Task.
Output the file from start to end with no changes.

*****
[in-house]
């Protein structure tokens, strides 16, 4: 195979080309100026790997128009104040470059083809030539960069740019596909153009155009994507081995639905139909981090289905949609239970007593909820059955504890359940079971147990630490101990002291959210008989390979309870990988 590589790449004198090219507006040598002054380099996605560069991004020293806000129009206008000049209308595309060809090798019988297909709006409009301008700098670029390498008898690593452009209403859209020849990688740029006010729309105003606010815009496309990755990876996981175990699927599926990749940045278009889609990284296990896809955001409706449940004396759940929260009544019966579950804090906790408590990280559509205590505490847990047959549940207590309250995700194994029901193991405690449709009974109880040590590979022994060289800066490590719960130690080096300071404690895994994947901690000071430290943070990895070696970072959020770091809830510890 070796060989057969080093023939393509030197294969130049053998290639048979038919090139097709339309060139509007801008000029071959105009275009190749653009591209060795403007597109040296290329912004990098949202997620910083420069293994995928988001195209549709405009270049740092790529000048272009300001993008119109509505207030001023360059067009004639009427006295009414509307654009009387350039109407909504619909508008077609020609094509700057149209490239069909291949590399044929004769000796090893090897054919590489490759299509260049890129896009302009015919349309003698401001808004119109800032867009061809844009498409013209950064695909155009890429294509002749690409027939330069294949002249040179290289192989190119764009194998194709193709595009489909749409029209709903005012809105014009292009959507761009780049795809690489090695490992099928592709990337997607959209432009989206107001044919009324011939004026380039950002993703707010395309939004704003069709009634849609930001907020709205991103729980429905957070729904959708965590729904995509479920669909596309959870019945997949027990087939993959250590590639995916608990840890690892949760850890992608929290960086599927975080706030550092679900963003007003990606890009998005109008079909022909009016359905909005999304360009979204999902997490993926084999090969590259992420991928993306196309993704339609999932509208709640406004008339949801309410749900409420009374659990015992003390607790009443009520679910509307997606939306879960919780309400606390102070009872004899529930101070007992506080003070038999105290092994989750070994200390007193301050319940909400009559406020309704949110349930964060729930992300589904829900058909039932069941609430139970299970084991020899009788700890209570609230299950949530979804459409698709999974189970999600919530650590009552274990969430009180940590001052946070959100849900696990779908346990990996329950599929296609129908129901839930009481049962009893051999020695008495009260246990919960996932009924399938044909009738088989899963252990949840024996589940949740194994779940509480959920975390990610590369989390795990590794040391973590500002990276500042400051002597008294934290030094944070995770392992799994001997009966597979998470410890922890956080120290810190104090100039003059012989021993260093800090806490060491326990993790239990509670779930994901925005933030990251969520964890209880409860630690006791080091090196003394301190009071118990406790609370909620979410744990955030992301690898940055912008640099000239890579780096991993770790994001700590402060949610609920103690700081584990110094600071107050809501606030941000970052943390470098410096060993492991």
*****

[in-house]
């Protein structure tokens, strides 16, 4: 195979080309100026790997128009104040470059083809030539960069740019596909153009155009994507081995639905139909981090289905949609239970007593909820059955504890359940079971147990630490101990002291959210008989390979309870990988 590589790449004198090219507006040598002054380099996605560069991004020293806000129009206008000049209308595309060809090798019988297909709006409009301008700098670029390498008898690593452009209403859209020849990688740029006010729309105003606010815009496309990755990876996981175990699927599926990749940045278009889609990284296990896809955001409706449940004396759940929260009544019966579950804090906790408590990280559509205590505490847990047959549940207590309250995700194994029901193991405690449709009974109880040590590979022994060289800066490590719960130690080096300071404690895994994947901690000071430290943070990895070696970072959020770091809830510890 070796060989057969080093023939393509030197294969130049053998290639048979038919090139097709339309060139509007801008000029071959105009275009190749653009591209060795403007597109040296290329912004990098949202997620910083420069293994995928988001195209549709405009270049740092790529000048272009300001993008119109509505207030001023360059067009004639009427006295009414509307654009009387350039109407909504619909508008077609020609094509700057149209490239069909291949590399044929004769000796090893090897054919590489490759299509260049890129896009302009015919349309003698401001808004119109800032867009061809844009498409013209950064695909155009890429294509002749690409027939330069294949002249040179290289192989190119764009194998194709193709595009489909749409029209709903005012809105014009292009959507761009780049795809690489090695490992099928592709990337997607959209432009989206107001044919009324011939004026380039950002993703707010395309939004704003069709009634849609930001907020709205991103729980429905957070729904959708965590729904995509479920669909596309959870019945997949027990087939993959250590590639995916608990840890690892949760850890992608929290960086599927975080706030550092679900963003007003990606890009998005109008079909022909009016359905909005999304360009979204999902997490993926084999090969590259992420991928993306196309993704339609999932509208709640406004008339949801309410749900409420009374659990015992003390607790009443009520679910509307997606939306879960919780309400606390102070009872004899529930101070007992506080003070038999105290092994989750070994200390007193301050319940909400009559406020309704949110349930964060729930992300589904829900058909039932069941609430139970299970084991020899009788700890209570609230299950949530979804459409698709999974189970999600919530650590009552274990969430009180940590001052946070959100849900696990779908346990990996329950599929296609129908129901839930009481049962009893051999020695008495009260246990919960996932009924399938044909009738088989899963252990949840024996589940949740194994779940509480959920975390990610590369989390795990590794040391973590500002990276500042400051002597008294934290030094944070995770392992799994001997009966597979998470410890922890956080120290810190104090100039003059012989021993260093800090806490060491326990993790239990509670779930994901925005933030990251969520964890209880409860630690006791080091090196003394301190009071118990406790609370909620979410744990955030992301690898940055912008640099000239890579780096991993770790994001700590402060949610609920103690700081584990110094600071107050809501606030941000970052943390470098410096060993492991």